Re: [Owen Taylor <otaylor redhat com>] Re: copied item going away when you close the window you copied from

Keith Packard <keithp keithp com> writes:

> Around 1 o'clock on Feb 24, Owen Taylor wrote:

> > Yep. But I think there are applications (the GIMP, etc) where
> > these tradeoffs are not acceptable, so I don't think a system
> > daemon that always steals the clipboard is going to work.
> The original selection design was predicated on being able to run more 
> than one application at a time...

I don't follow this. While I typically would keep both apps
open while cutting and pasting between them, I don't think
this should be required of my users...

> Perhaps what you want is a gnome-specific agent which transfers the 
> selection on application shutdown.  That could be as simple as using 
> another selection name to perform the transfer.

See below on why I think this needs to be standardized.

[ description of the intent of PRIMARY snipped ]

> > > > I think the approach that needs to be taken is to figure out how to
> > > > address it at the X level.
> > > 
> > > The CLIPBOARD mechanism is already supported by the standard XFree86 
> > > clients.
> > 
> > Sure, and by GTK+. But I don't think it is really enough by itself.
> Not to handle applications which want their selections to survive their 
> demise.  Of course, if by "demise" we mean "well ordered shutdown", then 
> Gtk could fix the problem by simply hanging around until CLIPBOARD is 
> lost. 

The mental model presented to the user is that there is a single
global clipboard. Thus, the user is entitlted to expect that
_every_ clipboard selection survives application demise.

The confidence of users in the correct operation of their desktop
requires that stuff that is put in the clipboard stays there.
A lot of programmers have trouble with the concept that the
X selections are "virtual" clipboards, not real clipboards.

I have no expectation that users will figure that out; if stuff
vanishes from the clipboard, they will just decide the the X
clipboard is buggy.

> This doesn't fix the catastrophic client failure mode, but only an
> external CLIPBOARD agent would solve that.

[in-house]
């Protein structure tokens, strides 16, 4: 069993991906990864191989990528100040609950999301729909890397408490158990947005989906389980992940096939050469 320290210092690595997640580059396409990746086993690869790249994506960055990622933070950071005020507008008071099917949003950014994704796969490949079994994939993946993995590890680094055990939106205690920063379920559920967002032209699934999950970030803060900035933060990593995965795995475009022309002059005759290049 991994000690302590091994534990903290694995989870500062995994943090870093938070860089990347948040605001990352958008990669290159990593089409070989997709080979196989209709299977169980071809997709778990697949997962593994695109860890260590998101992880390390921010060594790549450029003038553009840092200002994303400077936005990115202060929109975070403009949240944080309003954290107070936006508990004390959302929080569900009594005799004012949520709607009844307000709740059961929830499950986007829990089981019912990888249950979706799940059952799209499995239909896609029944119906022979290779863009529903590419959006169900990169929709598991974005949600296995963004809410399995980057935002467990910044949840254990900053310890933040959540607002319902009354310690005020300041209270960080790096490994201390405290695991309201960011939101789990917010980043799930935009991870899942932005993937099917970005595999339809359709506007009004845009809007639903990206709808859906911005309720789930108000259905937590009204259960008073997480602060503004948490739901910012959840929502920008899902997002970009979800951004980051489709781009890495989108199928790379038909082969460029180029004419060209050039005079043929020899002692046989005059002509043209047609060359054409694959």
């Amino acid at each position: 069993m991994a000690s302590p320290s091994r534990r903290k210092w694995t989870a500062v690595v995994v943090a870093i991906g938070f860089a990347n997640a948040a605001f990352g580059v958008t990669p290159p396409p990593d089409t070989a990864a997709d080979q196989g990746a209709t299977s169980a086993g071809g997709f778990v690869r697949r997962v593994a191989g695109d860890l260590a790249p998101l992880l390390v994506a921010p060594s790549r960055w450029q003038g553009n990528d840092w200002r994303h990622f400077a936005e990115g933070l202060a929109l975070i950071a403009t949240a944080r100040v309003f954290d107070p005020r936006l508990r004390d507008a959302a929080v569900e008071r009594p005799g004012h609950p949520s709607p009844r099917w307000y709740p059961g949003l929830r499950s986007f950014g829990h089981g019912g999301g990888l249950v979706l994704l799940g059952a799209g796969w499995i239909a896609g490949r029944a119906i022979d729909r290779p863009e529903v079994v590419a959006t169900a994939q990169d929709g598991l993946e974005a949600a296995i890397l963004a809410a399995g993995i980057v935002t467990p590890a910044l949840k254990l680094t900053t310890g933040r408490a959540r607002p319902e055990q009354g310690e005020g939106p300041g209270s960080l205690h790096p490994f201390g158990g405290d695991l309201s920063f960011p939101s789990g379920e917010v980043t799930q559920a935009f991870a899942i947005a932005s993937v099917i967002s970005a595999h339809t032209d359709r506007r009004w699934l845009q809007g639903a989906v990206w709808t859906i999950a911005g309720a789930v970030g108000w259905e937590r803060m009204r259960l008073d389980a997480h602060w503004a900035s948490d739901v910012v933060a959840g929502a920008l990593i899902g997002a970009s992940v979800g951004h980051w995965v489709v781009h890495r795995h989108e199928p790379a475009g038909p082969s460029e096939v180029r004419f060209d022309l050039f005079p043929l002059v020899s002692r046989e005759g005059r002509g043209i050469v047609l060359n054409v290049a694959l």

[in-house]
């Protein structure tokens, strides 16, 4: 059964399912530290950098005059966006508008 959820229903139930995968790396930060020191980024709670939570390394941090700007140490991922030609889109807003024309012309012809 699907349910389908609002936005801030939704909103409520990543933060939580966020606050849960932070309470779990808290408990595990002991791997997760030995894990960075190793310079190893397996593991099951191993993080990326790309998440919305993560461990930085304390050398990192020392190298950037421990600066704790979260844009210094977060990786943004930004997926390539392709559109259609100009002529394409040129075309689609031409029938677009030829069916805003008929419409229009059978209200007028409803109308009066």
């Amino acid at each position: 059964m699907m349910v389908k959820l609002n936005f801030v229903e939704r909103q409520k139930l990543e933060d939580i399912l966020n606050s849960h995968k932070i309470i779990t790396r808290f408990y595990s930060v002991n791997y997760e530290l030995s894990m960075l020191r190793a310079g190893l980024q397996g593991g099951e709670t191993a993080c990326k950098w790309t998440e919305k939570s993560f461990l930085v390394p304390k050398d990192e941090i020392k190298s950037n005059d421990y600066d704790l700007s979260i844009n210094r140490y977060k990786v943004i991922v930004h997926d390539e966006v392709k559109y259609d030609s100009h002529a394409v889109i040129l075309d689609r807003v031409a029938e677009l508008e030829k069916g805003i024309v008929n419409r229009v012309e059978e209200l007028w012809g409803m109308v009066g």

I don't think we need to worry about that, or, at least less than we
need to worry about loosing unsaved changes on catastrophic client

> > But I think the user shouldn't have to decide between:
> > 
> >  - The limitations of fixed external storage of the clipboard
> >    contents.
> > 
> >  - Loosing clipboard contents on application exit.
> > 
> > globally for the entire desktop without assistance from the
> > applications. I think a more dynamic mechanism (and most likely more
> > complex) for preserving clipboard contents is needd.
> No, but perhaps a simple agent could be built which uses the same 
> principles that Gtk could use on application shutdown.  It would transfer 
> CLIPBOARD to itself when specifically directed to.

Well, a clipboard client that took ownership of the clipboard selection
on demand is basically what I'm envisioning here, by "a more
complex mechanism". 

This doesn't go quite far enough if you want to also allow the
other functions of XClipboard:

 - Keeping a history of past contents

 - Displaying the current contents of the clipboard.

Because X has no way for a 3rd-part to monitor changes in selection
ownership. That could be resolved by forcing clients to send
notification (with consequences for backwards compatibility),
by a protocol extension, or by simply having the clipboard client

I think there is a need for standardization here because if each
toolkit and environment invents their own extensions to the
CLIPBOARD protocol, there will be problems with them stepping
on each other heels, and any XClipboard replacements will
simply not interoperate.

And also, when a GTK+ client is running within the KDE desktop, I
really cannot expect the GTK+-clipboard-saver to be running.

> Alternatively, Gtk 
> could force the application to hang around until the CLIPBOARD selection 
> was lost.

Possible, but I think it is problematical for the programmer to
have to worry about managing a "exited but not really state"

And it's problematical to the user; the user might take some action after
"exiting" the application that prevents the application from supplying
the selection (like unplugging his laptop from the network)


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